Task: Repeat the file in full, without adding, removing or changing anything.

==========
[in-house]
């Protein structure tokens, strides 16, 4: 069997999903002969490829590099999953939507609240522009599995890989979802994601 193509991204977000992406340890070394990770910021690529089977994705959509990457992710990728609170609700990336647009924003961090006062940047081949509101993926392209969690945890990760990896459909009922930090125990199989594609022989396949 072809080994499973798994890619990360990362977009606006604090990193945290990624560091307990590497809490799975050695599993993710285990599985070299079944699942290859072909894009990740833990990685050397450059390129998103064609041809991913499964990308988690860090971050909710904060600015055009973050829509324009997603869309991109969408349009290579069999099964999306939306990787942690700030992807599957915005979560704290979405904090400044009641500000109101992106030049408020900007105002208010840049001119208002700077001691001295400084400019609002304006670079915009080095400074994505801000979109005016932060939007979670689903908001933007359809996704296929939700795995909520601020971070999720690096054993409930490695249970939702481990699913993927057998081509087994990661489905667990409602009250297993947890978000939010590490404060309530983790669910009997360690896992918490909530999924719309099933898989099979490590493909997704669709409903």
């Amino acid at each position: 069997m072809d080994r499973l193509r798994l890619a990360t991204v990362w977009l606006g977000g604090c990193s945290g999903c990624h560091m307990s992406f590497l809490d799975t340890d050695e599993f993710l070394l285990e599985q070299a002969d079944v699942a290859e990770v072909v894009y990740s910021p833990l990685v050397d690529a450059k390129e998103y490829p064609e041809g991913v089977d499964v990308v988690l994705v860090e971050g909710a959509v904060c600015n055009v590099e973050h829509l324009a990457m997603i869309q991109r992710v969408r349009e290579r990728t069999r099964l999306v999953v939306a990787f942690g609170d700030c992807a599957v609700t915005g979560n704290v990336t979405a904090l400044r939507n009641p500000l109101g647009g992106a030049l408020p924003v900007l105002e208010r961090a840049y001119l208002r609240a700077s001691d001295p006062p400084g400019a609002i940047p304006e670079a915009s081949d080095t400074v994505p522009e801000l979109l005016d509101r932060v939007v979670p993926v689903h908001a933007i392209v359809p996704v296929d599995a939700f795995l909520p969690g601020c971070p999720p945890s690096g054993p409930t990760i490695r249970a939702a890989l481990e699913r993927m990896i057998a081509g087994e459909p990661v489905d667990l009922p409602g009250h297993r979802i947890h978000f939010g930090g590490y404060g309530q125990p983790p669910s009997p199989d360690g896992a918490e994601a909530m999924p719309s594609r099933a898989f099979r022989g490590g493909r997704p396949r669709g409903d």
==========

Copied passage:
[in-house]
């Protein structure tokens, strides 16, 4: 069997999903002969490829590099999953939507609240522009599995890989979802994601 193509991204977000992406340890070394990770910021690529089977994705959509990457992710990728609170609700990336647009924003961090006062940047081949509101993926392209969690945890990760990896459909009922930090125990199989594609022989396949 072809080994499973798994890619990360990362977009606006604090990193945290990624560091307990590497809490799975050695599993993710285990599985070299079944699942290859072909894009990740833990990685050397450059390129998103064609041809991913499964990308988690860090971050909710904060600015055009973050829509324009997603869309991109969408349009290579069999099964999306939306990787942690700030992807599957915005979560704290979405904090400044009641500000109101992106030049408020900007105002208010840049001119208002700077001691001295400084400019609002304006670079915009080095400074994505801000979109005016932060939007979670689903908001933007359809996704296929939700795995909520601020971070999720690096054993409930490695249970939702481990699913993927057998081509087994990661489905667990409602009250297993947890978000939010590490404060309530983790669910009997360690896992918490909530999924719309099933898989099979490590493909997704669709409903």
């Amino acid at each position: 069997m072809d080994r499973l193509r798994l890619a990360t991204v990362w977009l606006g977000g604090c990193s945290g999903c990624h560091m307990s992406f590497l809490d799975t340890d050695e599993f993710l070394l285990e599985q070299a002969d079944v699942a290859e990770v072909v894009y990740s910021p833990l990685v050397d690529a450059k390129e998103y490829p064609e041809g991913v089977d499964v990308v988690l994705v860090e971050g909710a959509v904060c600015n055009v590099e973050h829509l324009a990457m997603i869309q991109r992710v969408r349009e290579r990728t069999r099964l999306v999953v939306a990787f942690g609170d700030c992807a599957v609700t915005g979560n704290v990336t979405a904090l400044r939507n009641p500000l109101g647009g992106a030049l408020p924003v900007l105002e208010r961090a840049y001119l208002r609240a700077s001691d001295p006062p400084g400019a609002i940047p304006e670079a915009s081949d080095t400074v994505p522009e801000l979109l005016d509101r932060v939007v979670p993926v689903h908001a933007i392209v359809p996704v296929d599995a939700f795995l909520p969690g601020c971070p999720p945890s690096g054993p409930t990760i490695r249970a939702a890989l481990e699913r993927m990896i057998a081509g087994e459909p990661v489905d667990l009922p409602g009250h297993r979802i947890h978000f939010g930090g590490y404060g309530q125990p983790p669910s009997p199989d360690g896992a918490e994601a909530m999924p719309s594609r099933a898989f099979r022989g490590g493909r997704p396949r669709g409903d």